Severe storms in the mid-South Saturday killed at least two people and destroyed numerous homes in several states.

Logan County, Kentucky, Sheriff Clint Wright confirmed Saturday a woman died in a house on Dot Road near Adairville. Logan County Sheriff’s Captain David Kitchens identified the victim as Dallas Jane Combs, 79, the Weather Channel reported.

Sheriffs confirmed another death in Clay County, Arkansas, when a trailer was blown by strong winds into a nearby pond, according to the Weather Channel. In a Facebook post, the Clay County Sheriff's Department identified the victim as Alvin Foster.

"Tonight's storms have resulted in severe damage to several areas of Clay County," the post added. "Reports of power outages, power poles down, and flooded roads have been reported at this time."

In northwestern Tennessee, houses were destroyed and damaged, and residents reportedly got trapped under the debris near the town of Union City on Saturday.

Severe damage was also reported from another possible tornado in Keiser, Arkansas, according to the local sheriff's department. Authorities in Keiser confirmed there were no injuries after the damage was investigated.

The National Weather Service issued a Tornado Watch through 2 a.m. EST on Sunday, Feb. 25, 2018 for Montgomery County.

Several other counties that are also included in the watch:

Todd County, KY; Montgomery County,TN; Christian County,KY; Houston County, TN; Stewart County, TN; Robertson County, TN; Logan County, KY; Cheatham County, TN; Dickson County, TN.

Tornado Oklahoma
Viewed from the window of a tornado scout vehicle, a supercell thunderstorm develops, in Olustee, Oklahoma, May 10, 2017. Getty Images

Along with the tornado watch, a flood watch was also issued and remains in effect for Montgomery County through 6 a.m. EST on Sunday as heavy rains are expected to continue.

Heavy storms and severe winds would arrive Saturday evening, with potential for tornadoes, the National Weather Service said earlier in the day.

"We are going to be looking for some real gusty winds with the storms late this evening, and we still seem some potential for tornadoes with the storm," said meteorologist Sam Herron, adding the potential is likely to be low. The storms are expected to move east as potential for tornadoes will likely decrease through the night.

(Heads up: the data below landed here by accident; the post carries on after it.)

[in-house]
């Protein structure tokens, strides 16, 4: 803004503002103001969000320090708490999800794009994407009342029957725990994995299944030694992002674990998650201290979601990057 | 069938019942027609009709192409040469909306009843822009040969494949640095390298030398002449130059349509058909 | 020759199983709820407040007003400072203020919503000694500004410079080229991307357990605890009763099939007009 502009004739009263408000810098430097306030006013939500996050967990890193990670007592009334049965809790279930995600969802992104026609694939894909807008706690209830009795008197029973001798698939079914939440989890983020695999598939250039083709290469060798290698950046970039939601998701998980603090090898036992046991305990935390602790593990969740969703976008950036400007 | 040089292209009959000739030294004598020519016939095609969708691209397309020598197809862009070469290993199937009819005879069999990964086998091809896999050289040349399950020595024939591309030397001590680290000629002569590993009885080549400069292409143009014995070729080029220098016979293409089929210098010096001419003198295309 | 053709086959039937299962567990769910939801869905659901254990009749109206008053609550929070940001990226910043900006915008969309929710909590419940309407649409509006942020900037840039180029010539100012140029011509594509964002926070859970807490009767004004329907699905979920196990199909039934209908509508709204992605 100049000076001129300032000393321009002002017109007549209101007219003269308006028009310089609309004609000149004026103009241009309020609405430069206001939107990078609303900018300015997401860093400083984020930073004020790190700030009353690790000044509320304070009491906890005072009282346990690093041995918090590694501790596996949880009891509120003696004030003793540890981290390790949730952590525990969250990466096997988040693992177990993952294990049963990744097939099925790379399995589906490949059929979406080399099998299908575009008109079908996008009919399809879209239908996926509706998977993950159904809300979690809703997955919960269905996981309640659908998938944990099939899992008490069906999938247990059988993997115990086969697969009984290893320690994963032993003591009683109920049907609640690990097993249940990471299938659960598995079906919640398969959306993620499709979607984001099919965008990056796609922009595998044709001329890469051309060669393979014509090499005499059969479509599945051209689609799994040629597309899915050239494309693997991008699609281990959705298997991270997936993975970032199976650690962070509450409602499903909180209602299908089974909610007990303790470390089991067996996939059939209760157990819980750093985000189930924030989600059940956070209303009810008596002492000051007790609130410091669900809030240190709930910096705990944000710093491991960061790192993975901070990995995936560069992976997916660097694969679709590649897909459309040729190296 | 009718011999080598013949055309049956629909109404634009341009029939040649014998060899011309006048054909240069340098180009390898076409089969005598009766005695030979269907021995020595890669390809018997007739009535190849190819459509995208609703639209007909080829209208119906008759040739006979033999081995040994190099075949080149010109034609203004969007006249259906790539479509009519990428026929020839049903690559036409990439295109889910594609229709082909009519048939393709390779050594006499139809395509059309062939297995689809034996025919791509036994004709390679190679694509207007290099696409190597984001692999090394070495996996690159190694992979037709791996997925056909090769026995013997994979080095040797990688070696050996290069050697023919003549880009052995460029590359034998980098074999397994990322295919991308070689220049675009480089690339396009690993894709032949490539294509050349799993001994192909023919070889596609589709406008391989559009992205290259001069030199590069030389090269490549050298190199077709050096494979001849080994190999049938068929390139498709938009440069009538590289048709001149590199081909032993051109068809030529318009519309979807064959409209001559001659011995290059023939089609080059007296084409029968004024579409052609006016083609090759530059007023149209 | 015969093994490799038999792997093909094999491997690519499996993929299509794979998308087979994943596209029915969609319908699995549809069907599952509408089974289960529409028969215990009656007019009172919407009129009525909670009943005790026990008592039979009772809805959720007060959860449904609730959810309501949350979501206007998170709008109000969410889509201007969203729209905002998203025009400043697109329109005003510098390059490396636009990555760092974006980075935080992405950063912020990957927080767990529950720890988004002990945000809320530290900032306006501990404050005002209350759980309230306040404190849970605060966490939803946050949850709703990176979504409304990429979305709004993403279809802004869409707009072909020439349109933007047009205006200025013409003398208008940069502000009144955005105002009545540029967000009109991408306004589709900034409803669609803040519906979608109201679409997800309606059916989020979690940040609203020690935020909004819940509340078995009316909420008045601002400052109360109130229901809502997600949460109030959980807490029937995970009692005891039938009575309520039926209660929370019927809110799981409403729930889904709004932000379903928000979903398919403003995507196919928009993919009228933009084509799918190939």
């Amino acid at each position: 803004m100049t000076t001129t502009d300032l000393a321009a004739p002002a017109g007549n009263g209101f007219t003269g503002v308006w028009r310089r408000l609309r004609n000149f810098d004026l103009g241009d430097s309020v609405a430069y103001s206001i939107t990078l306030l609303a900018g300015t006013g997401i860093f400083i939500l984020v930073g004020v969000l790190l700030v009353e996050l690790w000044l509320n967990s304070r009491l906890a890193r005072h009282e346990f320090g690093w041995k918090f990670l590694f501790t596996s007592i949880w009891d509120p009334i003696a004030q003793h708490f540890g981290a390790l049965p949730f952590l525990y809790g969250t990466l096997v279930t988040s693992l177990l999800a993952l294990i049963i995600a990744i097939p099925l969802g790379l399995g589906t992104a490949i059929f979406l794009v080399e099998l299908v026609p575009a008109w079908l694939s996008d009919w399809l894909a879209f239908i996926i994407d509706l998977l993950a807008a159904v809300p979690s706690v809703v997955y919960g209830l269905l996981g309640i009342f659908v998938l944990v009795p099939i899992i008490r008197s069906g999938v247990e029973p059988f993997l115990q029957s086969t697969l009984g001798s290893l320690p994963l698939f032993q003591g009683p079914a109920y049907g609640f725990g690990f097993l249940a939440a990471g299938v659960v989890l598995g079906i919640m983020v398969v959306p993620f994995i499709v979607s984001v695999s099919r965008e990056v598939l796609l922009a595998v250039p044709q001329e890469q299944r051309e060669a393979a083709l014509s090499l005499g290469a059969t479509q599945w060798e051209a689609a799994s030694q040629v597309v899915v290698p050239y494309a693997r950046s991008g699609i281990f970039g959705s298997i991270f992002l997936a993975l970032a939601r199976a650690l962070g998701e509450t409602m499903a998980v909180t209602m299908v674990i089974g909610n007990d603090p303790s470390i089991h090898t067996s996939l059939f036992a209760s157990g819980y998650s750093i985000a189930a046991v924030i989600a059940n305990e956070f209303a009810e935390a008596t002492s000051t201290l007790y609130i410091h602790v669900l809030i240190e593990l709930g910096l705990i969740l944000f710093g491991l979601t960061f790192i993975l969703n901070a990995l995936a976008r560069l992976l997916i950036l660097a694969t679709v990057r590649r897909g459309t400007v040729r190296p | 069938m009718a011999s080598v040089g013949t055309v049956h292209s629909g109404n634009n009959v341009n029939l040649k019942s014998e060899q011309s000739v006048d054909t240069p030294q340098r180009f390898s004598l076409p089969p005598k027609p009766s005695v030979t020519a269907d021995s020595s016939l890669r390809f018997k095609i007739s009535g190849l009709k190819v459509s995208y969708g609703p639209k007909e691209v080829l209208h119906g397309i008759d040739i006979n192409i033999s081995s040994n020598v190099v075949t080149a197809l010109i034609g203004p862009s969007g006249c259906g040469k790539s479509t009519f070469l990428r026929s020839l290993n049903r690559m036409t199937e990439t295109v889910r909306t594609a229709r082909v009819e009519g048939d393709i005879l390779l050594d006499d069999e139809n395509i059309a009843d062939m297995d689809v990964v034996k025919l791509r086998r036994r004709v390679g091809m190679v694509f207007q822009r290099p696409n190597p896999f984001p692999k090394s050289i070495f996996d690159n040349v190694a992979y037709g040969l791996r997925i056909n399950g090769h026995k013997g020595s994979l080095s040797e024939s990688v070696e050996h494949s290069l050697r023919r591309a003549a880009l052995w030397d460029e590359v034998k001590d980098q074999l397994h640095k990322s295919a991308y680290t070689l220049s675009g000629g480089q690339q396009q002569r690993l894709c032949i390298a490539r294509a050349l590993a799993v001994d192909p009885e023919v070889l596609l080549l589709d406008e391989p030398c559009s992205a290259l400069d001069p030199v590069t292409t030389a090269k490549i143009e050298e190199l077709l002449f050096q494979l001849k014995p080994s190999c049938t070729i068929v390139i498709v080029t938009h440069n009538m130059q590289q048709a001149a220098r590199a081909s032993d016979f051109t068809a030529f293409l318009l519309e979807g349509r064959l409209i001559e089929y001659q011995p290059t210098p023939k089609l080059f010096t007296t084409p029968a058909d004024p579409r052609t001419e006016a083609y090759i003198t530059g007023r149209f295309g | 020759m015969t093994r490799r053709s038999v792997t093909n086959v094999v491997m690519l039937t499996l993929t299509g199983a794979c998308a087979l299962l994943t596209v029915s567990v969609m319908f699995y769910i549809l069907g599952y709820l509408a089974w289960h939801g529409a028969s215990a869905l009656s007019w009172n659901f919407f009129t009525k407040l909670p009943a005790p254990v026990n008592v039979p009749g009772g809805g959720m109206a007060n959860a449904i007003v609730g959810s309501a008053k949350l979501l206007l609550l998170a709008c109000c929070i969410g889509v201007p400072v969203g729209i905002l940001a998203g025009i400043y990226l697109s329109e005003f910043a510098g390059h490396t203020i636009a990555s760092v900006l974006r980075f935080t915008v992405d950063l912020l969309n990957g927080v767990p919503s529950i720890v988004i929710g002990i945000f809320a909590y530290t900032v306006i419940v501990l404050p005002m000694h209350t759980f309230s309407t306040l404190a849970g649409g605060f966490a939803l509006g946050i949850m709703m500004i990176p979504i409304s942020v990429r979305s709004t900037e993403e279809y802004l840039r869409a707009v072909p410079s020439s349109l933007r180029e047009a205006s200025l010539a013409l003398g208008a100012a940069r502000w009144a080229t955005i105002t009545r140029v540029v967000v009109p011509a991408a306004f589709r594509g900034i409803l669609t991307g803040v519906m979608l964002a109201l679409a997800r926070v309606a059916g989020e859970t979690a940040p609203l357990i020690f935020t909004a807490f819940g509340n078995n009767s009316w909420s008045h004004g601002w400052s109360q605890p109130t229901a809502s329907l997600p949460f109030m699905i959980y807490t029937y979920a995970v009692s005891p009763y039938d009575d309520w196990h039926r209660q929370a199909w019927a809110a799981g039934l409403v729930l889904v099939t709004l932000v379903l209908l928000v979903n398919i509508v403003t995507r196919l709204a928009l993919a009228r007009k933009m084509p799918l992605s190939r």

A Tornado Watch had been in effect for most of the mid-south until 9:00 p.m. EST on Saturday, which included all of east Arkansas and most of west Tennessee, along with parts of northwest Mississippi.

Here's a quick glance at things you can do if you are in both a tornado and a flash flood warning:

1. Find the lowest dry, safe floor in your house or whatever structure you are in during a tornado warning.

2. If flooding is ongoing in the location you are at, move to a higher level of the structure if you can.

3. During a flood warning don't take shelter in a low-lying ditch or a basement of the structure.

4. Always immediately get out of a mobile home if you are being threatened by a tornado.

The National Weather Service said most storms will be out of the viewing area by Saturday midnight. Sunday morning forecast looked dry as lows fall into the upper 40s for most of the affected areas.

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They also predicted the following days look quiet. Sunday would likely be partly cloudy with highs in the low 60s and overnight lows in the low 40s. Monday and Tuesday are likely to stay dry with highs in the upper 60s. Showers and even a few storms could be possible Tuesday overnight.

A few lingering showers would likely be possible Thursday morning as highs cool to around 60. Friday and Saturday are expected to be quiet with sunshine and highs around 60, according to the weather service.